You are here:

Factors that impact student usage of the learning management system in Qatari schools

, Qatar University ; ,

IRRODL Volume 12, Number 6, ISSN 1492-3831 Publisher: Athabasca University Press


In an attempt to enhance teacher and student performance in school, a learning management system (LMS) known as Knowledge-Net (K-Net) was introduced in Qatari independent schools. (All public schools in Qatar have transformed to independent schools; the independent schools model is similar to the charter school system in North America.) An LMS is a tool that organizes and regulates classroom administrative tasks, supports teachers and students in the teaching and learning process, and informs parents of their children’s progress and school activities. Despite the benefits of the LMS, research studies indicate that its use by students has been limited because of a number of manipulative and non-manipulative factors that can influence behavior. This study explores the factors that impact student use of the LMS K-Net in Qatari independent schools. Quantitative data were collected through a questionnaire that was administered to students in 37 schools. A total of 1,376 students responded to the questionnaire. Semi-structured interviews were used to collect qualitative data that helped to confirm the results of the quantitative data and to provide additional insight on students’ perspectives regarding the use of the LMS. The results point to a strong relation between ICT knowledge and LMS usage. They suggest that the more ICT knowledge students have, the less prone they are to using the LMS. Attitudinal barriers were not predictive of usage. Student usage was strongly correlated to teacher and parent usage. This study is informative in evaluating LMS usage in Qatari schools.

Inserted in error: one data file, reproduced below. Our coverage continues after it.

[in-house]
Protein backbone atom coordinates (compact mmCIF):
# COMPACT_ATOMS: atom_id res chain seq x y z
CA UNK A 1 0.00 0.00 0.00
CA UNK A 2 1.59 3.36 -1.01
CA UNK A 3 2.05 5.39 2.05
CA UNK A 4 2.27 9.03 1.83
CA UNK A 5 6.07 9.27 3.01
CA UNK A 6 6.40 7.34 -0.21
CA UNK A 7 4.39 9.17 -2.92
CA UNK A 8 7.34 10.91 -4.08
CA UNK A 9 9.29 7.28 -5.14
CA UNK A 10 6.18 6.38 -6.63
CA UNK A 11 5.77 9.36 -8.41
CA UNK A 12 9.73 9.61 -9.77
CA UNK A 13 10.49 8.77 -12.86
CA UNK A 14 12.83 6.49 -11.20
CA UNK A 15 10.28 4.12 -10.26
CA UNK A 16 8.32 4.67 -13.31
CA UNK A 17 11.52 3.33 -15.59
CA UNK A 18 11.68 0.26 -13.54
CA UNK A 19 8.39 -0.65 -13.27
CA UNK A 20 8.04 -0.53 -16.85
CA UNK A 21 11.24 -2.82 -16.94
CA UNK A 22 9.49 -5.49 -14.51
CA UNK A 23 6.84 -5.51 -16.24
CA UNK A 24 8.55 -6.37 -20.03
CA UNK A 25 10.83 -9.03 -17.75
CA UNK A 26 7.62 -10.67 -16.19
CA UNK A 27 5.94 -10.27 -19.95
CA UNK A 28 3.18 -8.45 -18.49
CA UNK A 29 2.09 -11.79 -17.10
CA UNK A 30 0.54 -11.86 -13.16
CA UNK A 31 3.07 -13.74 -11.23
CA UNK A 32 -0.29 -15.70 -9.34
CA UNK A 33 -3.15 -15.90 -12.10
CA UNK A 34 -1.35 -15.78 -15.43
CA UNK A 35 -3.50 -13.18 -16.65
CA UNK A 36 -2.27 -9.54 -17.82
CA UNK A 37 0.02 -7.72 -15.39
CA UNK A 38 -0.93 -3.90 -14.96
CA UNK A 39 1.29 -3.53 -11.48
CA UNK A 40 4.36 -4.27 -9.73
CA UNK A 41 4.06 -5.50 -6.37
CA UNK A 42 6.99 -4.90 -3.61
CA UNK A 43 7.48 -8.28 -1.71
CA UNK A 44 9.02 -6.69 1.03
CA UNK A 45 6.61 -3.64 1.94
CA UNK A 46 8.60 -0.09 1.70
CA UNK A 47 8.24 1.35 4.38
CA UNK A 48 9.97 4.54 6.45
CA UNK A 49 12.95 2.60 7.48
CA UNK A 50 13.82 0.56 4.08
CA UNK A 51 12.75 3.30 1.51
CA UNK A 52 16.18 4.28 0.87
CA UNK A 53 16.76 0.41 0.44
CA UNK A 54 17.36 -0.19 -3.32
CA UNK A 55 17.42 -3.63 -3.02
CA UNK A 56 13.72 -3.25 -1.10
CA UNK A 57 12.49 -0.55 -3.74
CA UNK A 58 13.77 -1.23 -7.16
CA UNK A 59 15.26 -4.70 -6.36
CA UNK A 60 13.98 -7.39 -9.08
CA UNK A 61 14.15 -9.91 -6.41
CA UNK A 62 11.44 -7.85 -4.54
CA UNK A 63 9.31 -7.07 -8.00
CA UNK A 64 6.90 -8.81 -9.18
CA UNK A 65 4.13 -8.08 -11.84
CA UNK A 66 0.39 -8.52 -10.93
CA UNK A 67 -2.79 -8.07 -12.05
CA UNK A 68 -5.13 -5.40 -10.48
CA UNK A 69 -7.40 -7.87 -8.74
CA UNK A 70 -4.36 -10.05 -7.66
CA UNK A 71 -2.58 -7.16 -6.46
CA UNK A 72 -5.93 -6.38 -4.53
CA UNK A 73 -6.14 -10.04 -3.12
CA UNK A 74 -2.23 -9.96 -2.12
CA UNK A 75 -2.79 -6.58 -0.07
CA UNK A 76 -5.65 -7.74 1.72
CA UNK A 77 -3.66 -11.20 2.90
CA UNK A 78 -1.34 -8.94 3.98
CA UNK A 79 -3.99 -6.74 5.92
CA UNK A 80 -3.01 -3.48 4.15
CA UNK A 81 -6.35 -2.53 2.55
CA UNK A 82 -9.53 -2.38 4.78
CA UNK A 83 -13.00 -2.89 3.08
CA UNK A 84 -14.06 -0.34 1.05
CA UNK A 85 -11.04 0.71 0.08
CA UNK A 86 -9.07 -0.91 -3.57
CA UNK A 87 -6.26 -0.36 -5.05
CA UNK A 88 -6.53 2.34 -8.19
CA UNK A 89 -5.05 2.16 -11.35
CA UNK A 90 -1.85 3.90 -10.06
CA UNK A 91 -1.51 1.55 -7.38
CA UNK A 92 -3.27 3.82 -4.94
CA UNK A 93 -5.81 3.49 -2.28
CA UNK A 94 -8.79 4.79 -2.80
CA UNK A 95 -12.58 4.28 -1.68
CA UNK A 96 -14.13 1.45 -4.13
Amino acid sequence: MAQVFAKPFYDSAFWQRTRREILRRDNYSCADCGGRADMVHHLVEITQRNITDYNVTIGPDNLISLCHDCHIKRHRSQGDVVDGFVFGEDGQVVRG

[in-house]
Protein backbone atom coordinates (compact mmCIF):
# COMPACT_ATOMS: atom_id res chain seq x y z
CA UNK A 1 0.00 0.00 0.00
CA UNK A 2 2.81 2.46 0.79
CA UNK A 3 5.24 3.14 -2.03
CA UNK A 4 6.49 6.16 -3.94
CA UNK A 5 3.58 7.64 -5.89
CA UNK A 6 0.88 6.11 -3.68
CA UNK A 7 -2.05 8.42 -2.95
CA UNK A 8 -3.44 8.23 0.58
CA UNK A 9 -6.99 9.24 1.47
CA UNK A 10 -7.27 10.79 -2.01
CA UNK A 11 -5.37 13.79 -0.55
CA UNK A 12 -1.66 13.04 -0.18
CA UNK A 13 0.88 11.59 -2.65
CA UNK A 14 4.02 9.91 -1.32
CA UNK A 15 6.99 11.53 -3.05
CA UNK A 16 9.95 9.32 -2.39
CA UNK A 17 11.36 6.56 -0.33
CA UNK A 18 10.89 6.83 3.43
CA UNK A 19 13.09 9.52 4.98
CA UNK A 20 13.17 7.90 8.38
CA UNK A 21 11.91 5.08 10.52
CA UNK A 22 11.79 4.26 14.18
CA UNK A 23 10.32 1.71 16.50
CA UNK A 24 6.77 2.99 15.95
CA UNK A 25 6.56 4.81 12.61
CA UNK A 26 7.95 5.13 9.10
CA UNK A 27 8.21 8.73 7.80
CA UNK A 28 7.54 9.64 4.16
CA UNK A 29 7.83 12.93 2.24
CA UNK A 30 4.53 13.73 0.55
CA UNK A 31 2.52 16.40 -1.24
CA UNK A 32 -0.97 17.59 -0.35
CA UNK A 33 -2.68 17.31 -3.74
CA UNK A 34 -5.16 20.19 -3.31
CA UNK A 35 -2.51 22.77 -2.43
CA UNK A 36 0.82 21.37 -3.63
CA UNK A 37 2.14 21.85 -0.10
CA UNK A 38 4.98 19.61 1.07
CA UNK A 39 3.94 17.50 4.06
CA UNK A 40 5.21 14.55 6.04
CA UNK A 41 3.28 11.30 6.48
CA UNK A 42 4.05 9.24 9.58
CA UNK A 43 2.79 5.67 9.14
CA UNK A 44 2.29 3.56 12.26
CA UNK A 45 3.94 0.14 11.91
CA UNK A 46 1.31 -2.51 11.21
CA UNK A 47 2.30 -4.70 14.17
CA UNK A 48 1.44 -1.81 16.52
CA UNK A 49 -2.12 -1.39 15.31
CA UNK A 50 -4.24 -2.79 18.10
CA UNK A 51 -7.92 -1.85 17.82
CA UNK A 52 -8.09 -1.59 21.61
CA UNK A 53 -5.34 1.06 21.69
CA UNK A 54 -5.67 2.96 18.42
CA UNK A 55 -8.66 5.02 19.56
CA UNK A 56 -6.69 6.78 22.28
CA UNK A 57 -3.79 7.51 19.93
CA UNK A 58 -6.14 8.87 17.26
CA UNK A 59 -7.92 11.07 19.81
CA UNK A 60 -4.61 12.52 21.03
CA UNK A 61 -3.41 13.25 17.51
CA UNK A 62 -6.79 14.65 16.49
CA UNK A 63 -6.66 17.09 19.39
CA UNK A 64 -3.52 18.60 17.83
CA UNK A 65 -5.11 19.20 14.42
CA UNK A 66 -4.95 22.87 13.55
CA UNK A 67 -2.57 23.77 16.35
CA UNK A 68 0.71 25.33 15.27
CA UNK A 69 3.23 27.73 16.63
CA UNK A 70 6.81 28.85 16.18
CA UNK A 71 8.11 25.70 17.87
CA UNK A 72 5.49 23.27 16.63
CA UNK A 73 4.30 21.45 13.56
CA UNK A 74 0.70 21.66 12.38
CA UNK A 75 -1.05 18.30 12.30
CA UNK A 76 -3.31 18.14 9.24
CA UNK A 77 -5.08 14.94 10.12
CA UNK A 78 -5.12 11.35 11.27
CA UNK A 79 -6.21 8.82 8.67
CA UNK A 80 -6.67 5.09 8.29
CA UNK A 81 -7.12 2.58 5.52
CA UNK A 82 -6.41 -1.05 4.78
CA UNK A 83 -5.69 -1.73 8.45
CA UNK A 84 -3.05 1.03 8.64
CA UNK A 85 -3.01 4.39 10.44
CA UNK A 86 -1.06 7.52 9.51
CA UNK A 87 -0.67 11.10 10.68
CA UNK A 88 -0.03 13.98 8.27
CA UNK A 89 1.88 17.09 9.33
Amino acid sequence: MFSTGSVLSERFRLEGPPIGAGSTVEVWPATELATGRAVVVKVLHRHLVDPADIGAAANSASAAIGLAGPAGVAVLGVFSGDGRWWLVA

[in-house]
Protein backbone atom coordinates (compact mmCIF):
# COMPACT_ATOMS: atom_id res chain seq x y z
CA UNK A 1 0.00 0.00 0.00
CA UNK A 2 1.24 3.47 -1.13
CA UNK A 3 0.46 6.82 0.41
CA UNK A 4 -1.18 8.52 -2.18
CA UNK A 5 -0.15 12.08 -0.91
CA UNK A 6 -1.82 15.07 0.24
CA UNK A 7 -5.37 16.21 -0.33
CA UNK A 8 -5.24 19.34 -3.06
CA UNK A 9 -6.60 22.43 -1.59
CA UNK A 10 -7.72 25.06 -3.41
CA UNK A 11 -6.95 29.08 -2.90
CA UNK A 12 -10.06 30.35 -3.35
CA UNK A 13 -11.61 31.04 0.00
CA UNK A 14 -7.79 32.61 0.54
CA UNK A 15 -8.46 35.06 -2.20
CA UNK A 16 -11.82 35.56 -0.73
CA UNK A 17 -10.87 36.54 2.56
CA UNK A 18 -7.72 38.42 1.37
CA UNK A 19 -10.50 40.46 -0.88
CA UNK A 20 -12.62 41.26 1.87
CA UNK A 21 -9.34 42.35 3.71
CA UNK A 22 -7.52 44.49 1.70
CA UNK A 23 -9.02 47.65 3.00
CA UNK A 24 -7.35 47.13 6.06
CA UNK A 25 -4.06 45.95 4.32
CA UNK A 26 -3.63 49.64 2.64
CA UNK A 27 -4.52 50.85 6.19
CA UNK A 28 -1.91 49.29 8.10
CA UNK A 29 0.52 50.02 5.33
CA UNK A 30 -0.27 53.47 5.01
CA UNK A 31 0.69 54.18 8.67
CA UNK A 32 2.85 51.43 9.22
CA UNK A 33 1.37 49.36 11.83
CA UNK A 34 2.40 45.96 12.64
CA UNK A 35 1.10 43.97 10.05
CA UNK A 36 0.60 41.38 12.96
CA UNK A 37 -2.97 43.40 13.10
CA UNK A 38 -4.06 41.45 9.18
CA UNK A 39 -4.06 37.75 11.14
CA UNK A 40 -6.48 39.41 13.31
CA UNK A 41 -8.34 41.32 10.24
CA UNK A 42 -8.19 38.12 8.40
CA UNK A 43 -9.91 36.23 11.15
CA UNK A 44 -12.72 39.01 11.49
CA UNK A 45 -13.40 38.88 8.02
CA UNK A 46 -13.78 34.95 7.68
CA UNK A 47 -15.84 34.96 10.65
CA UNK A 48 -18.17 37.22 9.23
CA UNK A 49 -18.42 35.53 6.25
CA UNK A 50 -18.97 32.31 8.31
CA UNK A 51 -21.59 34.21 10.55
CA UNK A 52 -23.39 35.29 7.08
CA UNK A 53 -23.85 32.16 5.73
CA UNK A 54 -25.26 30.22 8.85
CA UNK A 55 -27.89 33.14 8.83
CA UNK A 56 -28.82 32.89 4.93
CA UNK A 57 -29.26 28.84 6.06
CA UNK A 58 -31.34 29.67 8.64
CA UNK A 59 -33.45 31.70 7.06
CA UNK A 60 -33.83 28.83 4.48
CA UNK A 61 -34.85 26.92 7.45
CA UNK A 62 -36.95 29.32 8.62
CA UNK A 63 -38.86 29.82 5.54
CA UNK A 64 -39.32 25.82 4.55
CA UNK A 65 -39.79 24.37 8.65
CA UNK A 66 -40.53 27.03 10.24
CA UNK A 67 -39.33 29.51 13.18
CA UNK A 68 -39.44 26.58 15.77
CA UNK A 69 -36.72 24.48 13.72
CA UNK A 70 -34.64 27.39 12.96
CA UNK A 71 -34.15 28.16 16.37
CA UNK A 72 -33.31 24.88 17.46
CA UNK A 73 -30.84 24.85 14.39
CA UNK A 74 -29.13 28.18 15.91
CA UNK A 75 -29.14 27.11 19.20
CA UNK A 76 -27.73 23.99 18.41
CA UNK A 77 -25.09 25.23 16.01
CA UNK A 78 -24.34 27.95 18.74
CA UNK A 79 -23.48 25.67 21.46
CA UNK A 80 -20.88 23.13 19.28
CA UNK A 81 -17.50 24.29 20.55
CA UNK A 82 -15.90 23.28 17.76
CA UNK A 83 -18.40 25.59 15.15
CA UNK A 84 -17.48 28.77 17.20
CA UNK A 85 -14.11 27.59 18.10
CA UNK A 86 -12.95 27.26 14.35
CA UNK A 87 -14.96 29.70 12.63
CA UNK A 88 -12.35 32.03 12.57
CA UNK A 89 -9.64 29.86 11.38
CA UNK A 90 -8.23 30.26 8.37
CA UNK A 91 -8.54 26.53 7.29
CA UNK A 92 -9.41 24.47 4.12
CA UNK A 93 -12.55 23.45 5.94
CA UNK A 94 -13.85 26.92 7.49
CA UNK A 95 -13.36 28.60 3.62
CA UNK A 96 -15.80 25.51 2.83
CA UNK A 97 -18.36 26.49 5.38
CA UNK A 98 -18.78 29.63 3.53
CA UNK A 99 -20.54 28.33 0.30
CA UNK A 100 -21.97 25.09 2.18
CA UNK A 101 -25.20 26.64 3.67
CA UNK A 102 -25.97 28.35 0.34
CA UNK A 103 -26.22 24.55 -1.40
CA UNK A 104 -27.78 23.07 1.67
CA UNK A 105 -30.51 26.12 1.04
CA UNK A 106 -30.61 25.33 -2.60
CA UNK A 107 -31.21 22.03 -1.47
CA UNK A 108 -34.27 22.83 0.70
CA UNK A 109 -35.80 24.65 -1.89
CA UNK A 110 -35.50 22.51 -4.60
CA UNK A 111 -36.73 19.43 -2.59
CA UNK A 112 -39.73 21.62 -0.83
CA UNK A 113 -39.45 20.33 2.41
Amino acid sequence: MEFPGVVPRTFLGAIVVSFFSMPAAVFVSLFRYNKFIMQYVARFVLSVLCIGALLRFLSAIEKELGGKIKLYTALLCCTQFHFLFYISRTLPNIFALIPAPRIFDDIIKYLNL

Nasser, R., Cherif, M. & Romanowski, M. (2011). Factors that impact student usage of the learning management system in Qatari schools. The International Review of Research in Open and Distributed Learning, 12(6), 39-62. Athabasca University Press. Retrieved February 18, 2019 from .